8:00
So when you're growing that quickly, obviously that's going to cause a lot of drain on organization suppliers, that sort of thing and left already like, like you've already thought all out way in advance, like how do you fill in all of the stuff that you're going to need if you're if you're filling that many orders?

8:22
Yeah, it is, it's a, it's a really big factor. So, once again, it comes back to you know, having the right partner and making sure without a manufacturer that they were, you know, a world class manufacturer that can keep up with demand, they have capacity. And then it also you know, we use a brokerage sales team out there that you know, takes a percentage of sales but you know, gives us access to, you know, over you know, a couple of hundred sales reps that are out there doing that taking orders. We use third party logistics warehouses that can supply across the country. So, you know, sitting those things in place at once you've got in place where you've got, you know, cool Well, you know, 1000 stores or 10,000 stores, it's sort of you can handle those, those sort of volumes where it does become difficult is is cash and and those financial resources of Oh yeah, we launched into 4000 Walmart's across the country earlier this year. And that was a totally new customer for us you know, we're used to dealing with Whole Foods and natural retailers now we're going into Walmart so it was tough. We didn't know court sort of what what our sales were going to be so we had to you know, take on in some investment and purchase you know, nearly a million dollars worth of worth of inventory there. So, and I actually had to place that order before I even had a p o from from Walmart. I was a very nervous couple of weeks while I was waiting for that that purchase order to come through thankfully it did. Okay. But yeah, it is unfortunately it's a it's a cash. You know, it's a cash greedy business to be in in the CPG. Well, definitely,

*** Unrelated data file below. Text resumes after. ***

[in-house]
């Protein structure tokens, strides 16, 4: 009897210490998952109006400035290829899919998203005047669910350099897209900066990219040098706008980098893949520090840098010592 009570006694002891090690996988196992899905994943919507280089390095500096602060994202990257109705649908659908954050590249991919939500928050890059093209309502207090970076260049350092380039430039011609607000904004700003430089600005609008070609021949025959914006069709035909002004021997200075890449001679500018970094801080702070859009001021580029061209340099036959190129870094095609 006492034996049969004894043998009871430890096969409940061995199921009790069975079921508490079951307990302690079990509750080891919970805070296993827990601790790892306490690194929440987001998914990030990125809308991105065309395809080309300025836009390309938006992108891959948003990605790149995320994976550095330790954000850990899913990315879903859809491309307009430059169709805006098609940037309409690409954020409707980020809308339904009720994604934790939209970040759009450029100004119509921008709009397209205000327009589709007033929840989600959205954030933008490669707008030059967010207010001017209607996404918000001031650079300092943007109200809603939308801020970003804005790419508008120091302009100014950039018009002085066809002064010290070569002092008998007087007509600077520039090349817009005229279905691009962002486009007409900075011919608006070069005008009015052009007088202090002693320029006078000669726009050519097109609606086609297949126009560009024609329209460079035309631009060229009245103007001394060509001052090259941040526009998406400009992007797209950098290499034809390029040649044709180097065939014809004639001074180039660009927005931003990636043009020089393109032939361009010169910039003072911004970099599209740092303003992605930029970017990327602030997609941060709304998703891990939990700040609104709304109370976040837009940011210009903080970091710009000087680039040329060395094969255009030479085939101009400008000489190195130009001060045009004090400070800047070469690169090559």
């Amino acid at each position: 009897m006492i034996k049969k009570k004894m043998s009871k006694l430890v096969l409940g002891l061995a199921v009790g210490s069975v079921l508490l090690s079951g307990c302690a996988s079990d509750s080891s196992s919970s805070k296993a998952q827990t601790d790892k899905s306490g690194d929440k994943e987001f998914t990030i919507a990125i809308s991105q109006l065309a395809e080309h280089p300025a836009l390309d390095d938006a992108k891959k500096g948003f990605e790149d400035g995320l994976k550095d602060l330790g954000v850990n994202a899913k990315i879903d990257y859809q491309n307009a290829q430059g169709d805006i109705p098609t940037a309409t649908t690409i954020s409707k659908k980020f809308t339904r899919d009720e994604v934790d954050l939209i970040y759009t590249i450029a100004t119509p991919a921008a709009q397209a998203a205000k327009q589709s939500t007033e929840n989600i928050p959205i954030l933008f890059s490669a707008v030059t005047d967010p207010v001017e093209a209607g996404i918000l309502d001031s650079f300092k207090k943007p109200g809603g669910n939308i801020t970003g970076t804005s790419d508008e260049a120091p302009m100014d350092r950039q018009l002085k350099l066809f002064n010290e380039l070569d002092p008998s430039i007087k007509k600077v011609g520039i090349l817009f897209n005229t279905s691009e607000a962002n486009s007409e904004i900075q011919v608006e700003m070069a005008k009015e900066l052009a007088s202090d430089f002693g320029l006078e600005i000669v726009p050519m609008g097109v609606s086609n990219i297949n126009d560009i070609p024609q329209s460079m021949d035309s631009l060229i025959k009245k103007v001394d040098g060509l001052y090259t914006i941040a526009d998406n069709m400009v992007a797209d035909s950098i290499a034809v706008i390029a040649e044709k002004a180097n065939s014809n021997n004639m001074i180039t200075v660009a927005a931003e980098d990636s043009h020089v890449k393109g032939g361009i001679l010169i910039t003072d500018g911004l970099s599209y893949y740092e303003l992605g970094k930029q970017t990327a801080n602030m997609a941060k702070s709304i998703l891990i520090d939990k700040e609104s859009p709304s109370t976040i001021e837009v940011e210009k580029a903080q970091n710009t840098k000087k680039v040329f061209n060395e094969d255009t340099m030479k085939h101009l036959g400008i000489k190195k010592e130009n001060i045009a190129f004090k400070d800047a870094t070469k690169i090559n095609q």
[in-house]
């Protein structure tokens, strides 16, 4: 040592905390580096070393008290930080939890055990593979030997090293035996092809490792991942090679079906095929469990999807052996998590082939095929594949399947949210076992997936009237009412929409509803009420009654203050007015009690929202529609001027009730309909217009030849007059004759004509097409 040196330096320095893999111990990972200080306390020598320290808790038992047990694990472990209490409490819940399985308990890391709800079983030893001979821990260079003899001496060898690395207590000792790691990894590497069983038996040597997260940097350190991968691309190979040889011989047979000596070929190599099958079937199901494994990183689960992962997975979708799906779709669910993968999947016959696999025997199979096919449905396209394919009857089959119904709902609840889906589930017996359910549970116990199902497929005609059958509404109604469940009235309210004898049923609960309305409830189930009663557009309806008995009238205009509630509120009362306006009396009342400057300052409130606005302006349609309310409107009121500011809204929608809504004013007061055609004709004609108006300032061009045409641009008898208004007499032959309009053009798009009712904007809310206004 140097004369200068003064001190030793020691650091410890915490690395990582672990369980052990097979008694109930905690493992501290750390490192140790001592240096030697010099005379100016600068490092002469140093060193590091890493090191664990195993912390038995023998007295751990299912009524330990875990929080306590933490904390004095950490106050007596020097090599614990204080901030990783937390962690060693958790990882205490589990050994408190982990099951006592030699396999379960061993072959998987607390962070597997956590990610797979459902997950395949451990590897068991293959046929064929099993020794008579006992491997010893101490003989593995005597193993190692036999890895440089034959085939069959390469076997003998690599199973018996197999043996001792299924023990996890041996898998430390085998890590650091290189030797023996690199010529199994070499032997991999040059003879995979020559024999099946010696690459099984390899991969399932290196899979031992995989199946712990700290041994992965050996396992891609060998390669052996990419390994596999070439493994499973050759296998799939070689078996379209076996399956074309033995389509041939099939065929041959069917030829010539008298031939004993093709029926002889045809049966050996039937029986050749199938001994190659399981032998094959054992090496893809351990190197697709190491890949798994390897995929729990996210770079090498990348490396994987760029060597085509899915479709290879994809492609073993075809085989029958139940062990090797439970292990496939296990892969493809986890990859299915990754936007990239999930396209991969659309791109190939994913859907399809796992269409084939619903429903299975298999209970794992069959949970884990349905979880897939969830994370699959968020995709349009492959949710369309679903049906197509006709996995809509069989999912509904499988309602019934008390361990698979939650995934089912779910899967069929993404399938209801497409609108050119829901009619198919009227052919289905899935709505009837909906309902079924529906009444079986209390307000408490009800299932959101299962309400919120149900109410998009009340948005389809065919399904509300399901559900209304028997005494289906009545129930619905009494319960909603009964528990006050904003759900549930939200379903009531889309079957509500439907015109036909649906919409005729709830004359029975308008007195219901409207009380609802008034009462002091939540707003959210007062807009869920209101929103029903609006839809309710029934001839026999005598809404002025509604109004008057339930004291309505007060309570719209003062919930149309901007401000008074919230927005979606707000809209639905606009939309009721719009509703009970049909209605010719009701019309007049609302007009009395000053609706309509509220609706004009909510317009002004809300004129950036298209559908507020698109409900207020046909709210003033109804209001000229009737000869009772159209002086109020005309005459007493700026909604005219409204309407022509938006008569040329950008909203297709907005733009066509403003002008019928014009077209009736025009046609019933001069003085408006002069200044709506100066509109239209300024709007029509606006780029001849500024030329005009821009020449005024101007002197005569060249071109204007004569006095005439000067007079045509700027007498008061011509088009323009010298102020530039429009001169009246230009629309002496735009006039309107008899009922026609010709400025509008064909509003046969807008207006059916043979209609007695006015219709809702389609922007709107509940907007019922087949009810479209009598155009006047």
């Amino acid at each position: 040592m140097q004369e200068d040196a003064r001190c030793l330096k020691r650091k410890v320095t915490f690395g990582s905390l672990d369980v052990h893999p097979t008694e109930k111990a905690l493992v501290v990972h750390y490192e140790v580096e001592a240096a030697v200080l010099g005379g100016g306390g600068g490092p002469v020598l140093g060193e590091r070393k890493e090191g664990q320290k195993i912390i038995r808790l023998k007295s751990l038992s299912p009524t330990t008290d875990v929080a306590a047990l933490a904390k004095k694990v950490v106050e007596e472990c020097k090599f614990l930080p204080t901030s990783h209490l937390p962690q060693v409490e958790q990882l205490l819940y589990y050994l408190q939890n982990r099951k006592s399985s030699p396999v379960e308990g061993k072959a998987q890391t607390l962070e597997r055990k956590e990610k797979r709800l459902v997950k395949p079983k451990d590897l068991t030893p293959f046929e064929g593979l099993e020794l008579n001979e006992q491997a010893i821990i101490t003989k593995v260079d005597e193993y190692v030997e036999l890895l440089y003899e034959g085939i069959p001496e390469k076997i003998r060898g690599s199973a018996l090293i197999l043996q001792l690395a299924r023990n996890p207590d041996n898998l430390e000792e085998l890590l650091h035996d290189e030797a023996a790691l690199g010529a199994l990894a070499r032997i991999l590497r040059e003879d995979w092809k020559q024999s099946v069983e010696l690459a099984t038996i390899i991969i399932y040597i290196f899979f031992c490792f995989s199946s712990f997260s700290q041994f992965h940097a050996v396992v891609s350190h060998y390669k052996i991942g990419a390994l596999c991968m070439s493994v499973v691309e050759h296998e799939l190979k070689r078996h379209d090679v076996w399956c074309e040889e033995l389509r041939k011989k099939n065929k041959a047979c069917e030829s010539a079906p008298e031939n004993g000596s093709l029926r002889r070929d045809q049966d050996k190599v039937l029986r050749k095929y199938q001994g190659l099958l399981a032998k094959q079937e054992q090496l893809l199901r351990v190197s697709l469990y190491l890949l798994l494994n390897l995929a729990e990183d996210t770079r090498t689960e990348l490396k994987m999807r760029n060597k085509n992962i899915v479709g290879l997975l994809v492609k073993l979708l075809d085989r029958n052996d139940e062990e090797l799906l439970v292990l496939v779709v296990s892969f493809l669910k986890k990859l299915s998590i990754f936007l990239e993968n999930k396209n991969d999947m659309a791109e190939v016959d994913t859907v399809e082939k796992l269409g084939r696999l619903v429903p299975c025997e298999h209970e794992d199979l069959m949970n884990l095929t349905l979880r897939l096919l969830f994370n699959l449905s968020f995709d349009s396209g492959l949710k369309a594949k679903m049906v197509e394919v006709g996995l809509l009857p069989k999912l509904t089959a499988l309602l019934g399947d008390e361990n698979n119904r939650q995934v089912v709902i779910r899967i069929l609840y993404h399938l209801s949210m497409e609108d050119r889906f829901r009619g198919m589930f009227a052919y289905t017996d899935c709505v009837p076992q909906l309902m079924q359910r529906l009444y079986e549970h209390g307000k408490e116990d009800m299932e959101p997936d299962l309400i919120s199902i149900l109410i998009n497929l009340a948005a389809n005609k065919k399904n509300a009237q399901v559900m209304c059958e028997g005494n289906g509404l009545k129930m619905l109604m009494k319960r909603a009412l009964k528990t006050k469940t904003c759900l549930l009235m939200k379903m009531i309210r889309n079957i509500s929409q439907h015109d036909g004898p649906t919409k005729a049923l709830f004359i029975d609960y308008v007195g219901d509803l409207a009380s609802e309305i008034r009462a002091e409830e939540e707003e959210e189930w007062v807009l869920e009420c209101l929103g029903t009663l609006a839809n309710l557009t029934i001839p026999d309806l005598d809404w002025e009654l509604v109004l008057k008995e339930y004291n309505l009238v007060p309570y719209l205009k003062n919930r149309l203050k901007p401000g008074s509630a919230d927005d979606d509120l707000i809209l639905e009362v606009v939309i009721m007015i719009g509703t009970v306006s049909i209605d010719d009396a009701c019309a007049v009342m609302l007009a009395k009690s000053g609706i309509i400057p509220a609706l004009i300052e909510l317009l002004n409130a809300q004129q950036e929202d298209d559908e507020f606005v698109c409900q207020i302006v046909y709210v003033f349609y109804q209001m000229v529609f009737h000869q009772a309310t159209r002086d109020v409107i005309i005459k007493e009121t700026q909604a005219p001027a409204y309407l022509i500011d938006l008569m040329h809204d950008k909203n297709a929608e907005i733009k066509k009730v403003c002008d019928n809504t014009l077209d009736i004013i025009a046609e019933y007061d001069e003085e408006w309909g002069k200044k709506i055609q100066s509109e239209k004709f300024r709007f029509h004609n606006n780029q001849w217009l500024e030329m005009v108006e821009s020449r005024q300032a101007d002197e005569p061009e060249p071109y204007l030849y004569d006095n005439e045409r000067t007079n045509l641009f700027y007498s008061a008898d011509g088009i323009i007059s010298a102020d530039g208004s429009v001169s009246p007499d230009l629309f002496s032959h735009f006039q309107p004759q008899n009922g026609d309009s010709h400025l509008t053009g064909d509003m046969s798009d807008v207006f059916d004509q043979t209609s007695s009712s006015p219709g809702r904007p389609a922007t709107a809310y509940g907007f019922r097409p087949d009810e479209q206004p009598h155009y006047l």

9:56
right. Yeah, for sure. So Now you're at this point you're in. You're in Walmart now then. You we are Yes.

10:05
Yep. Wow. So, so again, define this product on the shelf. Is it? Do they put it? Do they stock it with regular chips? Or is it kind of in a way? I guess depends on the retailer. You're right. Yeah, it does. So so for example, for Walmart, we're in a gluten free sort of healthy mood section there in the store. For you know, more natural supermarket the whole store is sort of a healthy section. So we're just nearing with the other snacks. wakemans For example, we sort of, you're in a we're in a gluten free set, other grocery stores. We're up against Pringles. So it does depend a little bit, but more and more we're trying to move over to the snack Island and the up against Pringles there because that's really where our customers are shopping. And that's where they want to find us.

10:52
Yeah, we've met What do you spend your days doing now?

10:56
I'm trying not to stop this whole thing up. Really.

11:02
So, um, you know, since I moved over here on the ground, it's now working with a taser. We've got four other employees here in Boulder, Colorado that we work with around sales and marketing and supply, working on new product development, different flavors, different concepts, working with with our finance, working with our investors, and making sure that's going well and we have enough cash to keep doing the business that we want to do. And so there's sort of the key things that I look after and manage.